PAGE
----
Apple’s Plan to Sell Used iPhones in India Faces Backlash

iPhone 6 Launch India
Apple’s bid to increase its success in India by selling used iPhones hasn’t been well-received by local companies, who are concerned that the move will increase the amount of electronic waste and jeopardize their future. Industry executives are now fighting Apple’s plan.
Apple wants permission from the Indian government to import and sell used phones in the country. If it is granted that permission, it will be the first company that has been allowed to do business this way in India. But local mobile companies are hoping Apple won’t get its wish.
“A growing number of industry executives are fighting the move, warning government officials in private that it’ll open the floodgates to electronic waste, jeopardize local players, and make a farce of Prime Minister Narendra Modi’s Make in India program to encourage local manufacturing,” reports Bloomberg.
Sudhir Hasija, chairman of Karbonn Mobiles, which sells around 1.7 million phones a month in India, says “Make in India could turn into Dump in India.”
Apple has become increasingly interested in selling the iPhone in India, the world’s second-largest mobile population, as growth slows in the U.S. and China. In fact, India has become a top priority as the Cupertino company looks to open its first retail stores there.
But locals are fighting to make things harder for Apple and prevent a potential threat to Indian companies. The Mobile and Communications Council, the main representative body for India’s electronics industry, is now opposing Apple’s application to sell used devices.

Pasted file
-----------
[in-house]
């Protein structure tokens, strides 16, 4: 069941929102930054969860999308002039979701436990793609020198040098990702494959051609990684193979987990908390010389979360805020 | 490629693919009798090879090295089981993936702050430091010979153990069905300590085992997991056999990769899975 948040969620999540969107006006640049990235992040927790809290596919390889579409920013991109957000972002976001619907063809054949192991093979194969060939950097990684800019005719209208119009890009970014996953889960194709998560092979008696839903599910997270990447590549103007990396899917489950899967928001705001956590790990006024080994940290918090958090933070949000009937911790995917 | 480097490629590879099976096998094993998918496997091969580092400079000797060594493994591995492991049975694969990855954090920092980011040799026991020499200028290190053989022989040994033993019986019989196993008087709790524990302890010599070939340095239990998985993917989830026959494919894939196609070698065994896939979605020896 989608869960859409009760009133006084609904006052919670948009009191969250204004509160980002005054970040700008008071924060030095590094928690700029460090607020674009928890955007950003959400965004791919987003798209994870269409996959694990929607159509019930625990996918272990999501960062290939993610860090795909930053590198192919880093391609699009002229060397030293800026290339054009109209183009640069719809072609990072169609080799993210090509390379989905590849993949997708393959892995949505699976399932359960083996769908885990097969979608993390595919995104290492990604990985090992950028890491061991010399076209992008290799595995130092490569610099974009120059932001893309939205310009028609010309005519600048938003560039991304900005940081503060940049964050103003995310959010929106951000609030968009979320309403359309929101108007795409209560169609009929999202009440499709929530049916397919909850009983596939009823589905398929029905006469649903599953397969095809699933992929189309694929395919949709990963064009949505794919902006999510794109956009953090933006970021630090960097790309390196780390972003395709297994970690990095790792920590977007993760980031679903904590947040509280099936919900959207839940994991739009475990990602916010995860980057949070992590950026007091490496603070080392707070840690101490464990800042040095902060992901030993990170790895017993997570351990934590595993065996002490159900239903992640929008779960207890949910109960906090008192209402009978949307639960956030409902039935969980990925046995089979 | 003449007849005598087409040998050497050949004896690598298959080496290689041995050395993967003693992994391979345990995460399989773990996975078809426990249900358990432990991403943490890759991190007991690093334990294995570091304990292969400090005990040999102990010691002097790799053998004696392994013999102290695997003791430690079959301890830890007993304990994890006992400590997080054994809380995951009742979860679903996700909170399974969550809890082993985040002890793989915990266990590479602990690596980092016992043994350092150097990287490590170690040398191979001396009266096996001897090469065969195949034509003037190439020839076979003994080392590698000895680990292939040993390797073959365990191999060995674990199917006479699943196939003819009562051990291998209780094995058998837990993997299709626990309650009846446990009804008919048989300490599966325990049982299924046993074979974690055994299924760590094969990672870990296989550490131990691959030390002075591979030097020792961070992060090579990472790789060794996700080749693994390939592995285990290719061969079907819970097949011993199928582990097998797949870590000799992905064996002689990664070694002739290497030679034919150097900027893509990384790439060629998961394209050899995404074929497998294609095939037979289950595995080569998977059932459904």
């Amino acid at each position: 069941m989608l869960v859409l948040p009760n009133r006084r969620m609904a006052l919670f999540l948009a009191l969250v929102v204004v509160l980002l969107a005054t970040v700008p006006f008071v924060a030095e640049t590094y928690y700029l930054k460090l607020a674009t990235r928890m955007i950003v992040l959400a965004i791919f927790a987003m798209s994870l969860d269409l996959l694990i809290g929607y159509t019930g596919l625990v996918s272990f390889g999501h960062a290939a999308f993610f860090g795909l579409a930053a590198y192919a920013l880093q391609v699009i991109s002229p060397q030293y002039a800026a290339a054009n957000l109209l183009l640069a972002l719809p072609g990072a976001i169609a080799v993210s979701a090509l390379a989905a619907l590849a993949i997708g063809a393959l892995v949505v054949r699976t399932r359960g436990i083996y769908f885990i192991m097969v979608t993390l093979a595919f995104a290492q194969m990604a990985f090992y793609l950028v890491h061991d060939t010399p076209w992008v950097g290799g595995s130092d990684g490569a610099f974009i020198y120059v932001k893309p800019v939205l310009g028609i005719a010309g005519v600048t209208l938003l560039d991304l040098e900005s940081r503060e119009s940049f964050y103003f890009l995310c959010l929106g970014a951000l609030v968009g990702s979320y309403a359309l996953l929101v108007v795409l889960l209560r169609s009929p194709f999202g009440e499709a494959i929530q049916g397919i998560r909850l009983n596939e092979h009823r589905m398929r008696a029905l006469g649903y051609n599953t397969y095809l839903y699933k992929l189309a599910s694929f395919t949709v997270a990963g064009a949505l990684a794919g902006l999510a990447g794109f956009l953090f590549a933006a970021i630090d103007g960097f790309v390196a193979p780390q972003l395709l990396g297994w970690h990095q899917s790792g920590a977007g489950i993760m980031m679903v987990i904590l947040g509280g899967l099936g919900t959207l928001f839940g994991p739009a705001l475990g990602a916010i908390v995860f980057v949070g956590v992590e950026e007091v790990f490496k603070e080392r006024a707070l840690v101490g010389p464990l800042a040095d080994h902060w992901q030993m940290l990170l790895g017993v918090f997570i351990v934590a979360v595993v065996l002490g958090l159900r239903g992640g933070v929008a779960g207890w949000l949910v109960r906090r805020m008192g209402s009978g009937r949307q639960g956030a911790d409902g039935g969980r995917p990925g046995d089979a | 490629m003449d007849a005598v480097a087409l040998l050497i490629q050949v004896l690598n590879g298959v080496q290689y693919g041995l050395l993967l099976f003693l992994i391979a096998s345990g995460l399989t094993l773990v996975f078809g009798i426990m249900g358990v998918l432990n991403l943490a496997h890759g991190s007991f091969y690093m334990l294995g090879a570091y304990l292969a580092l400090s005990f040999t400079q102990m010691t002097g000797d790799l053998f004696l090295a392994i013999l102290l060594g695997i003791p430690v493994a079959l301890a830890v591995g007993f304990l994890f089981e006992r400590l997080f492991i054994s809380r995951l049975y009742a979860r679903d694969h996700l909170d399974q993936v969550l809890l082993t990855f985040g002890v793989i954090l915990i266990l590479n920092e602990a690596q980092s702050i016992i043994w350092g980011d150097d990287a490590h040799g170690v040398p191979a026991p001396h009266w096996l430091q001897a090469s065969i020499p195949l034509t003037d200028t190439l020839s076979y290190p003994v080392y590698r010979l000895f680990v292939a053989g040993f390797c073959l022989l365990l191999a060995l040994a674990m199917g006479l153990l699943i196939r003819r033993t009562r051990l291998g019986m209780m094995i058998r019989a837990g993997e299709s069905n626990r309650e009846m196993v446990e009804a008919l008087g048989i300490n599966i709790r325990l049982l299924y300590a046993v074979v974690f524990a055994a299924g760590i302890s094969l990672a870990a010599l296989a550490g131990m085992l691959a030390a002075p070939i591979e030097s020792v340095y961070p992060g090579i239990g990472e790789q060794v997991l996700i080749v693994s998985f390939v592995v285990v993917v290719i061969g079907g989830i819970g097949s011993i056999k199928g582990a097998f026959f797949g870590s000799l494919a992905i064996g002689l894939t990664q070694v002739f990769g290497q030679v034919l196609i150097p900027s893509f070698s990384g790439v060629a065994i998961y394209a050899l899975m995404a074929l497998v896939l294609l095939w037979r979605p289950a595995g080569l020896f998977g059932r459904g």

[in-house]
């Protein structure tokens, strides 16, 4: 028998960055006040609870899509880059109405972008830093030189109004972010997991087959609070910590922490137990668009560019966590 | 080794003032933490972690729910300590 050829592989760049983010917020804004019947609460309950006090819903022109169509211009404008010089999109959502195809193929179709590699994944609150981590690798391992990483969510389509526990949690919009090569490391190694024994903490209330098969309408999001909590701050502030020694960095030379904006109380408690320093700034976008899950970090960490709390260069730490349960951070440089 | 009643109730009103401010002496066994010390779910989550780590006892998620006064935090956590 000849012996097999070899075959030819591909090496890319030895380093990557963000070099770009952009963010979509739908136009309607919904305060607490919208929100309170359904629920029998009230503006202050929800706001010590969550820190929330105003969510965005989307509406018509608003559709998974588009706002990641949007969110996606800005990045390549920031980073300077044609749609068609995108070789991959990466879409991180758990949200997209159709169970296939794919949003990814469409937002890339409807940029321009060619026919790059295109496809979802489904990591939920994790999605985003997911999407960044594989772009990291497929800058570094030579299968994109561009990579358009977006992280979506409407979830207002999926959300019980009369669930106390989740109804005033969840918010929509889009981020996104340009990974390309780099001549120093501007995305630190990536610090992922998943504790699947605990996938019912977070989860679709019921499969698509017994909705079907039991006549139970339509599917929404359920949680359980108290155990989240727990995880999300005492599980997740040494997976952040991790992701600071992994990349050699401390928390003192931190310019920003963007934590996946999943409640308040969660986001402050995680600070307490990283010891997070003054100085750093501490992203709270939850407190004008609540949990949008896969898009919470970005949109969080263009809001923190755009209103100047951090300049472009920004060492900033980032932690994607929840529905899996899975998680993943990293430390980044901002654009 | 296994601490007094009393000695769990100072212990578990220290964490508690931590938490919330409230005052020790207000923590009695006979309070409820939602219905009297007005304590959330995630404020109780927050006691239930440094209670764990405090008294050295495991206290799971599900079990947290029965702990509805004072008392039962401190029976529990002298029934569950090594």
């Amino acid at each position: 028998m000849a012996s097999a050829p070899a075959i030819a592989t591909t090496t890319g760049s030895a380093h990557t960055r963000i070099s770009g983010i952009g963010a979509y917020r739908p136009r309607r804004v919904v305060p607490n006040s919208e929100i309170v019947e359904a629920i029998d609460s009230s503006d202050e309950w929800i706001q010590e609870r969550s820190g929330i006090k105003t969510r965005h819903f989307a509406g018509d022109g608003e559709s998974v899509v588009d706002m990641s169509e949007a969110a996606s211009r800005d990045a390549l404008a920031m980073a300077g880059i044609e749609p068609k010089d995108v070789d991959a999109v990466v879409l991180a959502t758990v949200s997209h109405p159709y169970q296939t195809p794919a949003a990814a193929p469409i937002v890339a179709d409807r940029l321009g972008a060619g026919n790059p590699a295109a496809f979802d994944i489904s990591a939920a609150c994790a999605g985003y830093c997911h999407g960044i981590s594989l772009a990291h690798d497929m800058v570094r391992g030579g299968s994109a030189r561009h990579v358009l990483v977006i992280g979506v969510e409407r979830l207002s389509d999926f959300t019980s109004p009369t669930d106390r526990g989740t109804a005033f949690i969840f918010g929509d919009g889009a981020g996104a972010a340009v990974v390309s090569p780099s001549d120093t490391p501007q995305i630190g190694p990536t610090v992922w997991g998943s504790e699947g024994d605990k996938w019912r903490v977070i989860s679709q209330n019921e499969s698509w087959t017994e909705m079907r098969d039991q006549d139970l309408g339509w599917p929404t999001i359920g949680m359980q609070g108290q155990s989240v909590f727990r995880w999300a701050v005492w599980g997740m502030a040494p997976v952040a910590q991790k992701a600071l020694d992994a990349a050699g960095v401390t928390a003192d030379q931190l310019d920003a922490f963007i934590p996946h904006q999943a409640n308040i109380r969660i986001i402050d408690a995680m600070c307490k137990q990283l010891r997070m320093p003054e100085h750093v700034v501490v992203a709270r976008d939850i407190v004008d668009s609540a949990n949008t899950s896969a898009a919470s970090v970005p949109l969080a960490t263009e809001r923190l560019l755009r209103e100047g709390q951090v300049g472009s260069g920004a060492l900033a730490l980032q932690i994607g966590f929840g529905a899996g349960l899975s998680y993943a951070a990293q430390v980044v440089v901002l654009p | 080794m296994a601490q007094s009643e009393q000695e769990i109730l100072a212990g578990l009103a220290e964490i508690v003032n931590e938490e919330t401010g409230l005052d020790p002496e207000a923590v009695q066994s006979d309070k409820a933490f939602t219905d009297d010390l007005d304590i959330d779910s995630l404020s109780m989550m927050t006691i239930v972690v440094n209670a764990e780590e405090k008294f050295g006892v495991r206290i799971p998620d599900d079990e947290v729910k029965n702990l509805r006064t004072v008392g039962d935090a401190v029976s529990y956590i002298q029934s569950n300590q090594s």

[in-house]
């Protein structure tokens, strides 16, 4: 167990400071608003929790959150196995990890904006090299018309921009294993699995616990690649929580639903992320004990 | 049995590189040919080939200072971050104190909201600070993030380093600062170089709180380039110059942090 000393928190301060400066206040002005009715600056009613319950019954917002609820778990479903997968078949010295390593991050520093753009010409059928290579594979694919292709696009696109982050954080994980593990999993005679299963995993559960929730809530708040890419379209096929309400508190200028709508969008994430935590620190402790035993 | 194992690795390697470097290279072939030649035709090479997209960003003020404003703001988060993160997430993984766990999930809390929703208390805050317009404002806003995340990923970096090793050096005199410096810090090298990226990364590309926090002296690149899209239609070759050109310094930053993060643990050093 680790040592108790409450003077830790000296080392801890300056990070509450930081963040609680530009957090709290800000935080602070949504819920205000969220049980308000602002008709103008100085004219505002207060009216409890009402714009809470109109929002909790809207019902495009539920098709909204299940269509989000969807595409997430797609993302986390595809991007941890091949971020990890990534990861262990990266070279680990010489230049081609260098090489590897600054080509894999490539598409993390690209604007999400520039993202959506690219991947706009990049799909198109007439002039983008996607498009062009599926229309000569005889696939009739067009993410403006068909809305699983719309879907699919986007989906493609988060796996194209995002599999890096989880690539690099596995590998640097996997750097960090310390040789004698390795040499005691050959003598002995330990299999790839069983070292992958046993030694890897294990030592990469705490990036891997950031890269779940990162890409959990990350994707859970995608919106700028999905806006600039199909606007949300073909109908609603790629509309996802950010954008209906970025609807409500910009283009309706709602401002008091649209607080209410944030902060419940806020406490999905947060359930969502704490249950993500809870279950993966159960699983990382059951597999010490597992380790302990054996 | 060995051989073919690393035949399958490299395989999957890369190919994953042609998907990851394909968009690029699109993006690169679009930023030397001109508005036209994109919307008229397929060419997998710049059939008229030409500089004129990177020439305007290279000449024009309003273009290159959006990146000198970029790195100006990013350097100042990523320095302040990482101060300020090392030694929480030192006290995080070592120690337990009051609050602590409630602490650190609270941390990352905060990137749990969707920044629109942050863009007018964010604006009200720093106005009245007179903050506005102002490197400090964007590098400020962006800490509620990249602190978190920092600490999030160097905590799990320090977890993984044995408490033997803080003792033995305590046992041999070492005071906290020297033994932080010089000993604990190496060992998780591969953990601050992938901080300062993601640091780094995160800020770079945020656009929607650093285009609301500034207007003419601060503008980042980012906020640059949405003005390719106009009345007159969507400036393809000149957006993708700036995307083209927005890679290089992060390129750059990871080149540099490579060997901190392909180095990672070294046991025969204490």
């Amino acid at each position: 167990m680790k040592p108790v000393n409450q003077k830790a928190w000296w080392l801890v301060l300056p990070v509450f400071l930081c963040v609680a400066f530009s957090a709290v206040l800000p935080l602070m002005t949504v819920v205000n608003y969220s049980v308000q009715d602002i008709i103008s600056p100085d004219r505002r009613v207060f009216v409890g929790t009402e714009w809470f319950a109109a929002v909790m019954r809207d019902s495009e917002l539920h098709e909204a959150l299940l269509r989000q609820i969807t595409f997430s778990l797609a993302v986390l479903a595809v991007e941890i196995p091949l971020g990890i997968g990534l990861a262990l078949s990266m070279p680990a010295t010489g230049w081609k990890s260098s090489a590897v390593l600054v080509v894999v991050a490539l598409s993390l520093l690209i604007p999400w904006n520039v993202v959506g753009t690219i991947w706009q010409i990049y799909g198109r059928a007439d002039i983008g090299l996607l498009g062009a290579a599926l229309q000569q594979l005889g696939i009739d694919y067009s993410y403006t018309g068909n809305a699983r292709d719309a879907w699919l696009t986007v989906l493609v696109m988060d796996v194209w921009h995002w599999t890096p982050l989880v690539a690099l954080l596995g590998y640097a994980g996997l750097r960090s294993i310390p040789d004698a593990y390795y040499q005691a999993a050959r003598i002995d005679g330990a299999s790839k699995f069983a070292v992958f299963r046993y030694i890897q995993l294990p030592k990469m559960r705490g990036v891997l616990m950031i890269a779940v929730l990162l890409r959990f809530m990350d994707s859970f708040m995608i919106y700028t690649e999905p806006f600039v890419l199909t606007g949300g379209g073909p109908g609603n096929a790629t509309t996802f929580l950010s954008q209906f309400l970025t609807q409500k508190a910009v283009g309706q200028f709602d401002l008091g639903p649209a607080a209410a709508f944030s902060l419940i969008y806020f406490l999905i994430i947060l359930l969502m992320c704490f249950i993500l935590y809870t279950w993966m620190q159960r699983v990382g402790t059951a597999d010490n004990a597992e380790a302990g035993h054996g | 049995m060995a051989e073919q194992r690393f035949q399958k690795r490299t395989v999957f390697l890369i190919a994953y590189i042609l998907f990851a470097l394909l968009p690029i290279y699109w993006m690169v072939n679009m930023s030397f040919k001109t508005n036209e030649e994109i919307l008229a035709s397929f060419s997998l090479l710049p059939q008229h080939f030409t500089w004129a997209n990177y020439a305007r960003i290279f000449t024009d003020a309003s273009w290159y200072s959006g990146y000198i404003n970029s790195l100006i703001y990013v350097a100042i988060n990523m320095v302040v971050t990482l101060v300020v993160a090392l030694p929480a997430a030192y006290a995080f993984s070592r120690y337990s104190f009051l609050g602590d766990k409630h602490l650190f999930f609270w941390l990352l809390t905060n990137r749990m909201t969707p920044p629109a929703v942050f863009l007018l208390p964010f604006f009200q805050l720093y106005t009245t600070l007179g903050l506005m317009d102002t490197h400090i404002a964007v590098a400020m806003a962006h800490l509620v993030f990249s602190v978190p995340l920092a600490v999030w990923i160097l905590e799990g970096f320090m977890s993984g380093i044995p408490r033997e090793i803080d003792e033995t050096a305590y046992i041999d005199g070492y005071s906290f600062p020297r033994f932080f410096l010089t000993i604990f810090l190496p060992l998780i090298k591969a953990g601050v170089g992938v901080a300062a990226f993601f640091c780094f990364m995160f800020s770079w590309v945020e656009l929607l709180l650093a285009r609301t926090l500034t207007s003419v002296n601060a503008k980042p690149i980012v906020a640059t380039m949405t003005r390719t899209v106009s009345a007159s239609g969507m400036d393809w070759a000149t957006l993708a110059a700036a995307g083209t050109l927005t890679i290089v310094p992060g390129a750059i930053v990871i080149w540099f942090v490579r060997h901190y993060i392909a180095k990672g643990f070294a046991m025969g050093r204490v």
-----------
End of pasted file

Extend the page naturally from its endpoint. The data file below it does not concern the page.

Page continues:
“Why even consider allowing import of used phones when import of other used goods such as cars are precluded by 300 percent duty levies?” asked chariman Ravinder Zutshi.
Apple has already had its application rejected once — back in 2015. But it is now under review again after the company resubmitted it with more details on its plans. As things stand, the application has gone to inter-ministerial discussion.
“That adds a layer of bureaucracy to a process that’s far from certain,” adds Bloomberg. “The government could go either way, though it’s encountering far greater local opposition than the first time around. The company declined to comment.”
One of the biggest concerns is that Apple’s plan will result in a deluge of used electronics imports, which would go against the prime minister’s localization drive. It could also have an environmental impact. “When destroyed, phones product toxic materials that India isn’t equipped to deal with.”
Apple already sells new iPhones in India through third-party retail partners, and although they’ve been doing okay, the company’s high price tags mean that it’s difficult to make a real footprint. Apple currently holds less than 2 percent of Indian smartphone market share.
Selling used devices could allow Apple to better compete with more affordable smartphones. Four-fifths of those sold in India cost less then $150 each, but despite that, Apple CEO Tim Cook still sees India as an “incredibly exciting” prospect.


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